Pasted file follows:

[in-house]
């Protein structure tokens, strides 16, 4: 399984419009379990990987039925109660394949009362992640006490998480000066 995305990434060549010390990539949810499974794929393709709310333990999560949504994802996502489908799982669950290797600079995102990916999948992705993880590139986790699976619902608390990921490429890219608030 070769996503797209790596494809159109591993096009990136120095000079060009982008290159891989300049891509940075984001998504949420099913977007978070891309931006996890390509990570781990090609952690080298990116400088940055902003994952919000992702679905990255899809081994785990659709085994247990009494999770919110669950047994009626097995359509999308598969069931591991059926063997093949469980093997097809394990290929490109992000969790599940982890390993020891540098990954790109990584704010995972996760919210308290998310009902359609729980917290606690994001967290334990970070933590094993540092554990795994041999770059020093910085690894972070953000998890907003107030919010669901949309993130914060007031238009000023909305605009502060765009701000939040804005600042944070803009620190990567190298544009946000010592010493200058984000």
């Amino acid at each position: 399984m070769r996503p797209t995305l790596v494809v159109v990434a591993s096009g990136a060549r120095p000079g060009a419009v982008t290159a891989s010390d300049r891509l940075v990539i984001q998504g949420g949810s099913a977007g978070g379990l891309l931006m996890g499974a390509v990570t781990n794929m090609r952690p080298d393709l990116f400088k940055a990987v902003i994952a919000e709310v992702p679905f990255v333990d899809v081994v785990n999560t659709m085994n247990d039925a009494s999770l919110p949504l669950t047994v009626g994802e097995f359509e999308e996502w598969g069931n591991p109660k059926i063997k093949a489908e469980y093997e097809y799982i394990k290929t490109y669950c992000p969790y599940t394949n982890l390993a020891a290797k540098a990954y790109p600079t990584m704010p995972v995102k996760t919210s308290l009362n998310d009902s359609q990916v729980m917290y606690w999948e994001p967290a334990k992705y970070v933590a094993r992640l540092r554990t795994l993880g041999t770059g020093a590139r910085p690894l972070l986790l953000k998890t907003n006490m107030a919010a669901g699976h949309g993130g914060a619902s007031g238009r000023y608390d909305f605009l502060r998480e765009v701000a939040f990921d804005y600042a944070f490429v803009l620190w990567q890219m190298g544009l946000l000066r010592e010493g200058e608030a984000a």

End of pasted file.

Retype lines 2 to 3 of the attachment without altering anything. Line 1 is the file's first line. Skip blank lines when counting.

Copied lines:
């Protein structure tokens, strides 16, 4: 399984419009379990990987039925109660394949009362992640006490998480000066 995305990434060549010390990539949810499974794929393709709310333990999560949504994802996502489908799982669950290797600079995102990916999948992705993880590139986790699976619902608390990921490429890219608030 070769996503797209790596494809159109591993096009990136120095000079060009982008290159891989300049891509940075984001998504949420099913977007978070891309931006996890390509990570781990090609952690080298990116400088940055902003994952919000992702679905990255899809081994785990659709085994247990009494999770919110669950047994009626097995359509999308598969069931591991059926063997093949469980093997097809394990290929490109992000969790599940982890390993020891540098990954790109990584704010995972996760919210308290998310009902359609729980917290606690994001967290334990970070933590094993540092554990795994041999770059020093910085690894972070953000998890907003107030919010669901949309993130914060007031238009000023909305605009502060765009701000939040804005600042944070803009620190990567190298544009946000010592010493200058984000």
């Amino acid at each position: 399984m070769r996503p797209t995305l790596v494809v159109v990434a591993s096009g990136a060549r120095p000079g060009a419009v982008t290159a891989s010390d300049r891509l940075v990539i984001q998504g949420g949810s099913a977007g978070g379990l891309l931006m996890g499974a390509v990570t781990n794929m090609r952690p080298d393709l990116f400088k940055a990987v902003i994952a919000e709310v992702p679905f990255v333990d899809v081994v785990n999560t659709m085994n247990d039925a009494s999770l919110p949504l669950t047994v009626g994802e097995f359509e999308e996502w598969g069931n591991p109660k059926i063997k093949a489908e469980y093997e097809y799982i394990k290929t490109y669950c992000p969790y599940t394949n982890l390993a020891a290797k540098a990954y790109p600079t990584m704010p995972v995102k996760t919210s308290l009362n998310d009902s359609q990916v729980m917290y606690w999948e994001p967290a334990k992705y970070v933590a094993r992640l540092r554990t795994l993880g041999t770059g020093a590139r910085p690894l972070l986790l953000k998890t907003n006490m107030a919010a669901g699976h949309g993130g914060a619902s007031g238009r000023y608390d909305f605009l502060r998480e765009v701000a939040f990921d804005y600042a944070f490429v803009l620190w990567q890219m190298g544009l946000l000066r010592e010493g200058e608030a984000a």